It's CES in 2015: Apple's drive for market share has backfired and their brand has deteriorated as a result. They're still a big player and sell a lot of iPhones and iPads, but they're not a leader anymore.
Now that CES 2015 is over, I'm starting to understand why Apple doesn't exhibit there in the first place. Here it is, the year of the iPhone 7m a phone that's not predicted to push the iPhone sales share back up over the 25% mark while everyone else in the known universe is doing far more interesting things with Android Mint Chocolate Chip and Windows Phone 10.
And we still don't know when, or if, iOS 7 is coming out.
A while back, people speculated that Apple ran the risk of becoming boring. From everything I see, something far worse has happened: Apple has become bored.
It isn't difficult to get that way when you're top dog, and when you've grown used to people fighting tooth and nail to get into your ecosystem. But a funny thing happened to mobile in the last couple of years. People stopped caring about ecosystems.
Ecosystems are portals, and when one portal becomes as good as another or better, and certainly cheaper you can expect people to switch. When most every service you use has an iOS or Android (and often also a Windows Phone or Blackberry) app and when those services are little more than fancy HTML 5 driven doorways, meaning they're not confined to any of those devices, either there's little point in being brand-loyal unless you actually like the feel of a lighter wallet.
Which explains experiments like the M-series iPhone. It was clearly designed to keep Apple from losing customers to Android: a $329 iPhone that attempted to sacrifice build quality and profit margins for market share. Build quality was one of the very things Apple enjoyed charging a premium for in the first place, and one of the very things that everyone swore at the top of their lungs Apple would never, ever ... well, so much for that theory.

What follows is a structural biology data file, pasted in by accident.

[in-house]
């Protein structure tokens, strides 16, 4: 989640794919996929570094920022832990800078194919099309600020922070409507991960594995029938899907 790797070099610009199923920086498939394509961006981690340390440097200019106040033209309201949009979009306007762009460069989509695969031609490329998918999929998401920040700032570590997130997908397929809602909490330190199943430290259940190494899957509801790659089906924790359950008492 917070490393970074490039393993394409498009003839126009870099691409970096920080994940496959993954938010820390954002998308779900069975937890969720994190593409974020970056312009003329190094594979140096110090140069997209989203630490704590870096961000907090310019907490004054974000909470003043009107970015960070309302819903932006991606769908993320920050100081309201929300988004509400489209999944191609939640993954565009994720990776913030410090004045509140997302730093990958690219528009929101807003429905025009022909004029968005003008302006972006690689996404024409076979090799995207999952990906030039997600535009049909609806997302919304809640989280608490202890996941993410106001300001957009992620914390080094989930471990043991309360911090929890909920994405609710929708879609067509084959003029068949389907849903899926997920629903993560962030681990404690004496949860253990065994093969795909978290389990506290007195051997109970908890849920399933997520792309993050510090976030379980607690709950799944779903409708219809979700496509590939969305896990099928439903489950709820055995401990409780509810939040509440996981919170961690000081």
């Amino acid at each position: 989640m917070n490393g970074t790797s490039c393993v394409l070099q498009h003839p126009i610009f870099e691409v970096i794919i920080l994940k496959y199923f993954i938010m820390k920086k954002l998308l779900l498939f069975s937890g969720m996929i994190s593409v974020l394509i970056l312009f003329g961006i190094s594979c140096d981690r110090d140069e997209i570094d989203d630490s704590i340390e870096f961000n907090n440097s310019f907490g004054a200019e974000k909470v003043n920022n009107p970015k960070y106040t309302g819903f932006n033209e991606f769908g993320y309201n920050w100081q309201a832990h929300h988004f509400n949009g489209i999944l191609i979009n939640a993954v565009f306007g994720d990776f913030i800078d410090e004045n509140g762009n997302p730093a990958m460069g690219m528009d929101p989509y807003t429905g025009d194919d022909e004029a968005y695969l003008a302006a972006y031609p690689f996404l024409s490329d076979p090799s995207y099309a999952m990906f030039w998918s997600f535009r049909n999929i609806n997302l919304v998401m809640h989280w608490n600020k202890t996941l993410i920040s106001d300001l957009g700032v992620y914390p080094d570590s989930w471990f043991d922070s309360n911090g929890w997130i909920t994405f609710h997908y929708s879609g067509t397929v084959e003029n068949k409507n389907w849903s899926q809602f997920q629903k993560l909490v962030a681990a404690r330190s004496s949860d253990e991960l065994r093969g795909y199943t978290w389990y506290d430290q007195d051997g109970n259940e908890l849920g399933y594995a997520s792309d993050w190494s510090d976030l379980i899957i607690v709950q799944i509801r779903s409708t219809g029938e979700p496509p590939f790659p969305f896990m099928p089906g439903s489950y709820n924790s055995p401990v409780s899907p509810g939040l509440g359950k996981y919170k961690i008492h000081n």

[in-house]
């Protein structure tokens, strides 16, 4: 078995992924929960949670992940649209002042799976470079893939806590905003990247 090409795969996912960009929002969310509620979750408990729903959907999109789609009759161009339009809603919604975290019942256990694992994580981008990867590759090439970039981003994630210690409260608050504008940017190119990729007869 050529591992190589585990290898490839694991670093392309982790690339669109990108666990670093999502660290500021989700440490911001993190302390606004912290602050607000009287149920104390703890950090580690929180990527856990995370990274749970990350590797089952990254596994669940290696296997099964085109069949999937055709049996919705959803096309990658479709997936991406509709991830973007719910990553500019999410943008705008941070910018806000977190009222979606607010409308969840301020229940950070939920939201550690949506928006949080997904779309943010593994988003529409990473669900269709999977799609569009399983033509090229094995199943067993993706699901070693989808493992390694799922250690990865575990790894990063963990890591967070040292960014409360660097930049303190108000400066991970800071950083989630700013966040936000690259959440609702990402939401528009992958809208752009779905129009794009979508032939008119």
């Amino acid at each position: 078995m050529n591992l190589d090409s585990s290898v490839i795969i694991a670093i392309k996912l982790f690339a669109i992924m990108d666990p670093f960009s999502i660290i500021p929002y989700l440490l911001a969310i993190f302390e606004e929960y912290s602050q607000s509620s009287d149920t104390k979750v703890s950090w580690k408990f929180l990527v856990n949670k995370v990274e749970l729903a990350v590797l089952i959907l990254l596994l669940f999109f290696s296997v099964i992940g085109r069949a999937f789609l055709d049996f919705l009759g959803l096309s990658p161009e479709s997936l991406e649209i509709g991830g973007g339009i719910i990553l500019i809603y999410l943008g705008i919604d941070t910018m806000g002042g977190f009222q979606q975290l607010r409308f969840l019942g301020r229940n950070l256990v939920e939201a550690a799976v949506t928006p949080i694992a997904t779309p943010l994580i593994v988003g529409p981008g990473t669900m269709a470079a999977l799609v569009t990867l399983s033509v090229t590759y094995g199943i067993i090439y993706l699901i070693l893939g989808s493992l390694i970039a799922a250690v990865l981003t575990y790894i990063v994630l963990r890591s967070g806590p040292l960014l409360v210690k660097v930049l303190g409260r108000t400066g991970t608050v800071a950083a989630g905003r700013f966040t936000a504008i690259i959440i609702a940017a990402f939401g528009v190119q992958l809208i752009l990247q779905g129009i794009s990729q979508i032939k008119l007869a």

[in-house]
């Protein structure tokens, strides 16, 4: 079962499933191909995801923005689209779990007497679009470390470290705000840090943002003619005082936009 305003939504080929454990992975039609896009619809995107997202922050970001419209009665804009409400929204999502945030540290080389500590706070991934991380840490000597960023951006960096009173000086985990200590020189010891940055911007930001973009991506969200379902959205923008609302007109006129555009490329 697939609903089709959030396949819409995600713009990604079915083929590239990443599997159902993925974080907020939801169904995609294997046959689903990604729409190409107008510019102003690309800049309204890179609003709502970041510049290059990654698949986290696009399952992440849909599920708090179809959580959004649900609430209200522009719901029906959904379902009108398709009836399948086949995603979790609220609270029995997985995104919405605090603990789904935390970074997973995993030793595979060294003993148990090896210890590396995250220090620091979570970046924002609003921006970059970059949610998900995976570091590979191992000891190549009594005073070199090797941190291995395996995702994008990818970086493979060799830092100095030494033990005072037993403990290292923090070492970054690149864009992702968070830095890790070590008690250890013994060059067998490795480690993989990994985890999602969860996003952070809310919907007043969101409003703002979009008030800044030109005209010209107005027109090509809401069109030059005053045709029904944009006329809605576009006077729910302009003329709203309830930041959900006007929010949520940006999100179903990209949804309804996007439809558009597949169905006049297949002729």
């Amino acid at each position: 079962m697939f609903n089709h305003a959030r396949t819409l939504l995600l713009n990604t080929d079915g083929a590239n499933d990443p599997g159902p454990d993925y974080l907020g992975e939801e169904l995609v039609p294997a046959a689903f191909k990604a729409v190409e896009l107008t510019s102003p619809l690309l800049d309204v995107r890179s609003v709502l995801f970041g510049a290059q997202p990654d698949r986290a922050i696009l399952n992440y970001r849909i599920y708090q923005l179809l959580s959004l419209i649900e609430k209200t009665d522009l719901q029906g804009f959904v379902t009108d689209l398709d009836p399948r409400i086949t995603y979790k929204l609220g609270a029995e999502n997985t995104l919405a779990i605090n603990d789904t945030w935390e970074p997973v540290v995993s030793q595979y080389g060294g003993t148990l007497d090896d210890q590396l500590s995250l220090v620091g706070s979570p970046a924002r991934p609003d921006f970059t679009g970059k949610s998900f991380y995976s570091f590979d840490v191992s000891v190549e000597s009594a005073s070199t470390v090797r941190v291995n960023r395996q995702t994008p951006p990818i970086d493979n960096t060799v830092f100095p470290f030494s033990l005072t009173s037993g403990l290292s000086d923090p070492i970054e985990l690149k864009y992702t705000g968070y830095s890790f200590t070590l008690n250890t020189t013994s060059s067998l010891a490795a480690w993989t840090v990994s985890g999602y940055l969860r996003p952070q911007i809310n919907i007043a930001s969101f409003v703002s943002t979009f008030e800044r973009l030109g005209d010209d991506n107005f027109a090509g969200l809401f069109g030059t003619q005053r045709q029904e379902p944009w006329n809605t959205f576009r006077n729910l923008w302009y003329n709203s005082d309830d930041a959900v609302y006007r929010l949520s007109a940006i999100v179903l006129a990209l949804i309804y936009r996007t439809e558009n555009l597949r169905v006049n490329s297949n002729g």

It didn't take long for people to discover how the M-series really didn't hold up in the field. (As someone else put it, "The 'm' stands for 'meh'.") You could compensate for some of that via an OtterBox, but on the whole that $329 would have been better spent on how embarrassing must this have been the new Motorola DROID™ RAZR™ R3™.
Apple's first mistake was in assuming everyone wanted was the same two devices over and over, ad infinitum. Up to a point, sure: there's comfort value in knowing there's always an iPhone, same as how it feels like there's always been a VW Bug, or an edition of Catcher in the Rye with the maroon cover. But that wasn't all people wanted, and now it's really showing as the former Apple faithful defect for devices that do more, do it every bit as elegantly, and don't blatantly trade cost for workmanship.
Learning from one's mistakes and owning up to them is good practice. After the gigantic stubbed toe of Windows 8, Microsoft gave us a reworked Windows 9 that actually makes touch feel useful, not something tacked on as a sidecar or afterthought. Even RIM seems to have climbed most of the way out of its hole, thanks to a mix of new devices and a smart luring of developers for them.
I never thought I would see the day where the iPhone would be considered a brand as quaint as the Walkman or as tarnished as the Ford Pinto, but here we are.
We welcome your comments on this topic on our social media channels, or [contact us directly] with questions about the site.
Cybersecurity Strategies for the Digital EraAt its core, digital business relies on strong security practices. In addition, leveraging security intelligence and integrating security with operations and developer teams can help organizations push the boundaries of innovation.